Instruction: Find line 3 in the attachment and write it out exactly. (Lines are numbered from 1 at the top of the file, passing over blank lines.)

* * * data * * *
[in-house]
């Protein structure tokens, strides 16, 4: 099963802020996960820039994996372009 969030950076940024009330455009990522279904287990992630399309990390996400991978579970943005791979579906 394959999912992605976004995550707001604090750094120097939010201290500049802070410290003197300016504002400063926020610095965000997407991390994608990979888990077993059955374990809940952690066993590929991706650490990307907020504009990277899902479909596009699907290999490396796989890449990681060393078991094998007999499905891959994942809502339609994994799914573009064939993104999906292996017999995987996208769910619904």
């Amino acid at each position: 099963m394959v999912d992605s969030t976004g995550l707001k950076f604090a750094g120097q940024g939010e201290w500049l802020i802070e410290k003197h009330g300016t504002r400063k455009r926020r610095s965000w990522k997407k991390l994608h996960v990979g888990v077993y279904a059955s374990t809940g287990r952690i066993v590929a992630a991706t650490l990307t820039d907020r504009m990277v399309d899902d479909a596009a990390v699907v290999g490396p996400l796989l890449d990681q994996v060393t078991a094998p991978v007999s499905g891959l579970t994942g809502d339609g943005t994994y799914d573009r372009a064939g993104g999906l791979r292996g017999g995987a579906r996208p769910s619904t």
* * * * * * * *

């Amino acid at each position: 099963m394959v999912d992605s969030t976004g995550l707001k950076f604090a750094g120097q940024g939010e201290w500049l802020i802070e410290k003197h009330g300016t504002r400063k455009r926020r610095s965000w990522k997407k991390l994608h996960v990979g888990v077993y279904a059955s374990t809940g287990r952690i066993v590929a992630a991706t650490l990307t820039d907020r504009m990277v399309d899902d479909a596009a990390v699907v290999g490396p996400l796989l890449d990681q994996v060393t078991a094998p991978v007999s499905g891959l579970t994942g809502d339609g943005t994994y799914d573009r372009a064939g993104g999906l791979r292996g017999g995987a579906r996208p769910s619904t």